Altimeter's Jeremiah Owyang recently blogged about the complicated path that consumers now take to reach a purchase decision which he calls the “Dynamic Customer Journey.” He describes this phenomenon as a “…disruptive theme as consumers being able to use many sources, devices, and mediums at any given time, giving them more options and choices. The result? Consumers are enabled to have a unique path each time, making it harder to predict. This means the experience becomes increasingly fragmented for the brand, as they struggle to reach consumers across all these choices of sources, mediums, and channels.” Let me explain how our CEO, Rob Fuggetta, and I decided where to get dinner on a business trip to Chicago and you’ll see what I mean.

On our way from the airport to the hotel, Rob said he was in the mood for some good seafood, specifically oysters, so I whipped out my iPhone to do some research. I googled "Best Oysters Chicago" and clicked on a list of restaurants on Yelp which I looked over briefly based on the their star ratings. Once we checked into Hotel Palomar, we consulted the concierge who narrowed it down to three different restaurants for us. Then we headed to the hotel bar where we had a drink and ran these suggestions by the bartender who enthusiastically recommended we go to GT Fish and Oyster. (He also made sure to mention the "aggressively douchey" bars we should avoid. Thanks, man!)

We looked up GT Fish and Oyster’s menu on my phone, decided we’d found the winner, and we were off to a delicious meal. Once we arrived, I checked in on Foursquare and read through tips that other diners had left. One said “Dynamite fish tacos!” so of course I had to try them. We had some amazing oysters and fish tacos, accompanied with great service. We left full and happy and even got some free hot sauce made by the restaurant!

So looking back on our Dynamic Customer Journey, we had consulted:

1)    Google

2)    Yelp

3)    Hotel Concierge

4)    Hotel Bartender

5)    Restaurant’s website

6)    Foursquare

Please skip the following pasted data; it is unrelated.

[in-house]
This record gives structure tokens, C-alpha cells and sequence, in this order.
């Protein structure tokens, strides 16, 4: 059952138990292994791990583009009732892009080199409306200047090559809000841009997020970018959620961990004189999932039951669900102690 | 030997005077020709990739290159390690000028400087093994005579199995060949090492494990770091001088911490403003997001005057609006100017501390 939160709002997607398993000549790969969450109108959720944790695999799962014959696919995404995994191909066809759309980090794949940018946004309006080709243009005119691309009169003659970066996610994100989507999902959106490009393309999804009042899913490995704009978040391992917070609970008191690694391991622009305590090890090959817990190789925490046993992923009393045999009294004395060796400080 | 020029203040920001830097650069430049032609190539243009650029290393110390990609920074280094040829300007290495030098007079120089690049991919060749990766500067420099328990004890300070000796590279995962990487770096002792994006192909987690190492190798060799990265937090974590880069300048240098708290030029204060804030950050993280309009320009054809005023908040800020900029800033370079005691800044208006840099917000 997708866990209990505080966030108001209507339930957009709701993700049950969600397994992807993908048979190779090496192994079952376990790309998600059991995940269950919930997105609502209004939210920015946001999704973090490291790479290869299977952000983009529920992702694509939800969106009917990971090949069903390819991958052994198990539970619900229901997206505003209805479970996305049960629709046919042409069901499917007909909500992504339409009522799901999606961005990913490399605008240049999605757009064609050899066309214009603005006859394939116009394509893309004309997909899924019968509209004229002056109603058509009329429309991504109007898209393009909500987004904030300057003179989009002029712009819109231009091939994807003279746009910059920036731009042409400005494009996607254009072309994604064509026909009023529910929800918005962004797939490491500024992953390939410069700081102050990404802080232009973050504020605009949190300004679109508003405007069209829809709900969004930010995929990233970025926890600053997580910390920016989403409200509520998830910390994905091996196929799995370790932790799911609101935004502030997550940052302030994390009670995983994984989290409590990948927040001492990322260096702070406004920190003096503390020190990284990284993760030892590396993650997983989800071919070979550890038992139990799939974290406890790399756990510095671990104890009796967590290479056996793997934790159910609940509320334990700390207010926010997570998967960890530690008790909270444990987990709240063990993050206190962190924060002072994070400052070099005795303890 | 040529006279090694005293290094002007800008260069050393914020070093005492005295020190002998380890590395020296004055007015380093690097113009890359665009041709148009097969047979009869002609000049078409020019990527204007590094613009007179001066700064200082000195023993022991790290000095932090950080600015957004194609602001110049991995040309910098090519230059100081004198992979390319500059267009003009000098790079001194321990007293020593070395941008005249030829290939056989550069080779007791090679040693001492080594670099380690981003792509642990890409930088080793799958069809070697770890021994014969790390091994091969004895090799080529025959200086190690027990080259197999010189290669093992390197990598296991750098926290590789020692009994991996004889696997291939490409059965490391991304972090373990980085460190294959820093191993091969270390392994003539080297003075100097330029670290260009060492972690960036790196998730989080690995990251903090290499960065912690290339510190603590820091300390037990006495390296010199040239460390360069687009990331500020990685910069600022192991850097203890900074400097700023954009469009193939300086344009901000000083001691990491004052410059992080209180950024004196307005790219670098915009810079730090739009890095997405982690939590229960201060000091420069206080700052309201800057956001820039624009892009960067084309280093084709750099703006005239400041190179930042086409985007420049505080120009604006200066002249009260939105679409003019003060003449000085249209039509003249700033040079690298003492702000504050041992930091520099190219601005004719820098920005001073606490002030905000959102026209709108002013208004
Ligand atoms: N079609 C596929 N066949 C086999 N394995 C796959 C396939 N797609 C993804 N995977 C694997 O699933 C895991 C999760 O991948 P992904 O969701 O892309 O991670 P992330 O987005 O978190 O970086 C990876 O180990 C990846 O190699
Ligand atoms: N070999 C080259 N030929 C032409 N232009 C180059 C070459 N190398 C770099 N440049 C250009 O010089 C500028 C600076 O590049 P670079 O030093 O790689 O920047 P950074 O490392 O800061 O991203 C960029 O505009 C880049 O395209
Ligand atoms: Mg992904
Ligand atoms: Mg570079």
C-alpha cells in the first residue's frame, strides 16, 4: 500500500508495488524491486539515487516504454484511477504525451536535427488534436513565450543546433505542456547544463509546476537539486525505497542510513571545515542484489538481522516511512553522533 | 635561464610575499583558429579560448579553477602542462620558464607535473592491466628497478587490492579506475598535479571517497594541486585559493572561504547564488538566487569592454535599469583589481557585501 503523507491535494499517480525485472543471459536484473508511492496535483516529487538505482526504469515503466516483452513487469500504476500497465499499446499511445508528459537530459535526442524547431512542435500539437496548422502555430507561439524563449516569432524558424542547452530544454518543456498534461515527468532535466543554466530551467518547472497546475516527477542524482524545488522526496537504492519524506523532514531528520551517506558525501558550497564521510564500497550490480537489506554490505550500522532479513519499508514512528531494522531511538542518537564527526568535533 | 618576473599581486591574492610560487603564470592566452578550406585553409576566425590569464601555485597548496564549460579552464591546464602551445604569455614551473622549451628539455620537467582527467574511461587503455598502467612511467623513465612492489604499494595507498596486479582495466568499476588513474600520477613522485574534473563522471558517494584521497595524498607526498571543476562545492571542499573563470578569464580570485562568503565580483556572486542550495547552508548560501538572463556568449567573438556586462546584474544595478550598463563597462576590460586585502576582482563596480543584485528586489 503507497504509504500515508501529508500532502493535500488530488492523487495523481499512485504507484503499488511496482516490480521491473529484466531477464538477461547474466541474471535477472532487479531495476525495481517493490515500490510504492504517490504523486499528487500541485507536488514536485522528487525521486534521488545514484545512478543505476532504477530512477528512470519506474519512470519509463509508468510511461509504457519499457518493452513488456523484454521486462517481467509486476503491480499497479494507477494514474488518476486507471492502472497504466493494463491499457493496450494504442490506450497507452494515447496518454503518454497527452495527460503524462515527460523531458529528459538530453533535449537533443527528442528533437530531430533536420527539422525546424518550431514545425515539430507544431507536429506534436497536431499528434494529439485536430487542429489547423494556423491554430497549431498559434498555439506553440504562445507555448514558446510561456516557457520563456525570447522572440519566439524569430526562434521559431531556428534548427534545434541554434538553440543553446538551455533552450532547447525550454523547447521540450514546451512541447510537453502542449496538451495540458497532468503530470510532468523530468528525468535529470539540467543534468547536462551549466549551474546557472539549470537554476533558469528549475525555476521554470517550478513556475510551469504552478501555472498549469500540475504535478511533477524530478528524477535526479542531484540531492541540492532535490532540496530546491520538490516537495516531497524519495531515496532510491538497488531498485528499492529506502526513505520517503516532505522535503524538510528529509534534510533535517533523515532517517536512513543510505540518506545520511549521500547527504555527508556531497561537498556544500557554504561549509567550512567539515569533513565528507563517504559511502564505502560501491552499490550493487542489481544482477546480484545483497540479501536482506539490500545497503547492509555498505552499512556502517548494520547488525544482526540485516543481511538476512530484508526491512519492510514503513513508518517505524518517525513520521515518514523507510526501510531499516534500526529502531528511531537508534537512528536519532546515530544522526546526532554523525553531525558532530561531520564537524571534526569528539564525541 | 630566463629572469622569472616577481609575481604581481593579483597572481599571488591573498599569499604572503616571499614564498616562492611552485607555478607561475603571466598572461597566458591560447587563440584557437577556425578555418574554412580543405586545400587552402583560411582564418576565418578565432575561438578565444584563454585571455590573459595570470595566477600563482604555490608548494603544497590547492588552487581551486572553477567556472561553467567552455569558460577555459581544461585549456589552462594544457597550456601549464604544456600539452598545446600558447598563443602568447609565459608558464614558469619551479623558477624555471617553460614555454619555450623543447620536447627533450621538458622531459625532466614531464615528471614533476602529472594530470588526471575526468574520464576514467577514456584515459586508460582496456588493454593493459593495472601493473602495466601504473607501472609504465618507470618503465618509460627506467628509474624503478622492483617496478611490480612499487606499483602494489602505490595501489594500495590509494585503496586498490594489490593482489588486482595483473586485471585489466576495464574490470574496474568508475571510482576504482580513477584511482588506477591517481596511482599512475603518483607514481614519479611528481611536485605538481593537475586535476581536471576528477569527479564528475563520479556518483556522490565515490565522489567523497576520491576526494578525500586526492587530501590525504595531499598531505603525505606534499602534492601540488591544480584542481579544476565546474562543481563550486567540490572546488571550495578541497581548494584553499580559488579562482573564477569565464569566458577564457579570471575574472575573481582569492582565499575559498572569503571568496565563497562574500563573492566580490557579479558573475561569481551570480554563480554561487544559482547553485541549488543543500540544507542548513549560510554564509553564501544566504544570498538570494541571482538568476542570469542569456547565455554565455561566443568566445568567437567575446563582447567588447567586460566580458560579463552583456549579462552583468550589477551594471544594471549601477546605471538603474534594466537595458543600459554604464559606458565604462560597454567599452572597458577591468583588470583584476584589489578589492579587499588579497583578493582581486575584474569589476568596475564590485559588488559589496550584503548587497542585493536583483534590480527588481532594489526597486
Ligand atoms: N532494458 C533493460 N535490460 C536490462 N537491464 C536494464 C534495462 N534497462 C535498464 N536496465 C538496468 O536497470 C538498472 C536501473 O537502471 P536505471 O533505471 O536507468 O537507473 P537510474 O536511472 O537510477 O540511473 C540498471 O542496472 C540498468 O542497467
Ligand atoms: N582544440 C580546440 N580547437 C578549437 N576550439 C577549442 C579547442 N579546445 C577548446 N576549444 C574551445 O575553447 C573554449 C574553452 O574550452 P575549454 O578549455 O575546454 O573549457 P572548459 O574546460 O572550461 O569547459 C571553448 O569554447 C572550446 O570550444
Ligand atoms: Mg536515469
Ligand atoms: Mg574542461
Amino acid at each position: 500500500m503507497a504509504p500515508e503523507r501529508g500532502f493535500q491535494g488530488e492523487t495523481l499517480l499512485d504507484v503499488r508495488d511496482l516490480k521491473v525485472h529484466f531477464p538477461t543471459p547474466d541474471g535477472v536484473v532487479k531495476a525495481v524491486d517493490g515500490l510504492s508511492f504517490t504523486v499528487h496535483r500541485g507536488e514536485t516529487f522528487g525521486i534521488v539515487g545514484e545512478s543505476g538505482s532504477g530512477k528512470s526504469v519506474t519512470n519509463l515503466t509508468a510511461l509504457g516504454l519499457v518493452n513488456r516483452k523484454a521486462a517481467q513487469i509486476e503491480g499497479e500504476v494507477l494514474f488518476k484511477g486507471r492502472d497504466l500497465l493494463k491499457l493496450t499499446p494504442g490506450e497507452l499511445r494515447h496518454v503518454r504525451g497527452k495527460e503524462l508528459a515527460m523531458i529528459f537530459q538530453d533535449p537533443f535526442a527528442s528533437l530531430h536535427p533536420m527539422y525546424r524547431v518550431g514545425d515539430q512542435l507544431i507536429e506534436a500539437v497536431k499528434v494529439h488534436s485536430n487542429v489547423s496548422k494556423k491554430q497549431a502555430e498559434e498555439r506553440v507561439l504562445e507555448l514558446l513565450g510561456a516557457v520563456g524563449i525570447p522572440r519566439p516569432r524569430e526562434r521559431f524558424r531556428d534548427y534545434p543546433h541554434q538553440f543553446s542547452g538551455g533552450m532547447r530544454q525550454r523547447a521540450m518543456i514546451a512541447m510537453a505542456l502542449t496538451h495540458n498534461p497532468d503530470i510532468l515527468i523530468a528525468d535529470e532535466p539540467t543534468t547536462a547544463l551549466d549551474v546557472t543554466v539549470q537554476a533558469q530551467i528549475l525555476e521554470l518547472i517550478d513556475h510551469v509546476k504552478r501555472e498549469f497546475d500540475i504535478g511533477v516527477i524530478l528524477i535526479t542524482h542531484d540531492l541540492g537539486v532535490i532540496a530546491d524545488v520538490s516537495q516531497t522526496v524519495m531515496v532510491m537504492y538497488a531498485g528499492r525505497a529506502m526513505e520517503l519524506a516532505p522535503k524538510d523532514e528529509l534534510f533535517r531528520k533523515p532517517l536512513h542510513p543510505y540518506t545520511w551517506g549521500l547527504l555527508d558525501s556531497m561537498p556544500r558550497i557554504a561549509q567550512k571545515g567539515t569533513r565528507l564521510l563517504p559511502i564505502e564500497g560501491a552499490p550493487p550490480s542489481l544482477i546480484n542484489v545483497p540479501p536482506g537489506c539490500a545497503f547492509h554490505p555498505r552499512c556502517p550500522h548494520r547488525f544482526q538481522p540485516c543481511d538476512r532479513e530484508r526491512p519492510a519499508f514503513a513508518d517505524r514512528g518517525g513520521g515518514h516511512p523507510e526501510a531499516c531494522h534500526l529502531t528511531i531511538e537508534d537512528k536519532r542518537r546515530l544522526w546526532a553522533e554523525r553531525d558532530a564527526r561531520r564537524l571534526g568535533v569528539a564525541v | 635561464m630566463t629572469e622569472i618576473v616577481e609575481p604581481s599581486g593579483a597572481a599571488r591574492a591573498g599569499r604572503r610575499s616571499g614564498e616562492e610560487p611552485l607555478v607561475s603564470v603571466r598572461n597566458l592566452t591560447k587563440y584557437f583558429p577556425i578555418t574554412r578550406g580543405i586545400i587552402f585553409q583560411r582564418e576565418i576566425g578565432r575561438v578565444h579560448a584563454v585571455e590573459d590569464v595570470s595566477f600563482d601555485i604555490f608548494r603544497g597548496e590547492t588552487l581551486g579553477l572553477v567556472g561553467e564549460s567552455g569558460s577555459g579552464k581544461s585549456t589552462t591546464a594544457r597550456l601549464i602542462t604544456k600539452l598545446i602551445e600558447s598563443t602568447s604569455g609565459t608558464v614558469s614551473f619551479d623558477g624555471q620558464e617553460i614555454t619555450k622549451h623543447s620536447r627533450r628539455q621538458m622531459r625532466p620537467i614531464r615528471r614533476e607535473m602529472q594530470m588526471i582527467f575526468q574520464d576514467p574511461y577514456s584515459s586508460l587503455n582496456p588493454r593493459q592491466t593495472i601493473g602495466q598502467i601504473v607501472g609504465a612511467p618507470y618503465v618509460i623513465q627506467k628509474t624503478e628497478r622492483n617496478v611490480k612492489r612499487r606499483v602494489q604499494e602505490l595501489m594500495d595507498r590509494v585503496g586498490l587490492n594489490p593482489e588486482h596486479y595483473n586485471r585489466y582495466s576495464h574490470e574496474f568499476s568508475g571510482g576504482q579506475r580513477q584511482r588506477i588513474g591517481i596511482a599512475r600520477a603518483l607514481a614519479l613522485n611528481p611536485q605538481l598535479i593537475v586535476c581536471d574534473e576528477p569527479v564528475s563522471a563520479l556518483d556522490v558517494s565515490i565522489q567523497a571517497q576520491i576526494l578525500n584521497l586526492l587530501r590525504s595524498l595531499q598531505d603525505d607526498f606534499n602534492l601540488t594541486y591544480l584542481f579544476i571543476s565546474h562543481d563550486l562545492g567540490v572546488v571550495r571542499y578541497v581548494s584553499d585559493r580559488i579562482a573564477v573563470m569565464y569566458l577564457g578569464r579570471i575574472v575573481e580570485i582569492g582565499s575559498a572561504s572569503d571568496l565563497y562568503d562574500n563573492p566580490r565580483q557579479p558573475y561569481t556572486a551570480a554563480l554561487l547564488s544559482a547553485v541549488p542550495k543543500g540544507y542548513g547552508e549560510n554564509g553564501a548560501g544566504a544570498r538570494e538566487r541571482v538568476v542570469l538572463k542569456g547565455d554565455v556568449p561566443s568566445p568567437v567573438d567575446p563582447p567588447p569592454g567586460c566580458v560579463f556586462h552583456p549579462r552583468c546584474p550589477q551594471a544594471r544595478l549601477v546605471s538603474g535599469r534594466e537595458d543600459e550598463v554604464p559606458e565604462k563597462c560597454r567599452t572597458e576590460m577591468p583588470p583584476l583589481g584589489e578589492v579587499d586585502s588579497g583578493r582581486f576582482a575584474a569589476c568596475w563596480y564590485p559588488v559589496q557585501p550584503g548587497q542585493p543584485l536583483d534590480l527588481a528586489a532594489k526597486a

And this decision was just where to eat dinner! Think of how complicated the customer journey can be for high ticket items like TV's, cars, or computer software purchases.

What this means for brands:

Brands should map out each and every route of the potential customer journey and not only be present at all these touch points, but take it a step further by energizing your best customers (AKA Brand Advocates) to share their opinions where prospects are lurking. Brand Advocates’ recommendations are authentic, trusted, and highly influential in the era of the empowered consumer.

Panel Discussion: The Future of Social Media in 2010

Rob Fuggetta, Founder & CEO of Zuberance, will join a distinguished panel of social media experts including Jeremiah Owyang to discuss the future of social media at an event hosted by the Silicon Valley American Marketing Association (SVAMA) on Thursday, Jan. 21, 2010. The event is open to the public and will be held at Adobe, East Tower, Park Room, 345 Park Avenue in San Jose. Please visit us here for more information and to register for the event

Here is a quick taste for what's to come in the Future of Social Media Expert Panel:

Millions of consumers and businesses have integrated social media into their daily routines. Fuggetta and panelists at the SVAMA event will discuss how social media will change in 2010, what’s working in social media (and what isn’t); and where the latest social media trends are headed.

“We’re delighted that Rob Fuggetta of Zuberance is among the distinguished panelists who will be participating in our event,” said Alex Littlewood, president of the SVAMA. “Zuberance is on the cutting edge of social media, enabling leading brands to identify and mobilize their Advocates to drive measurable business results. Rob’s unique understanding of how to leverage social technologies to drive business results will provide both an insightful and practical perspective,” Littlewood added.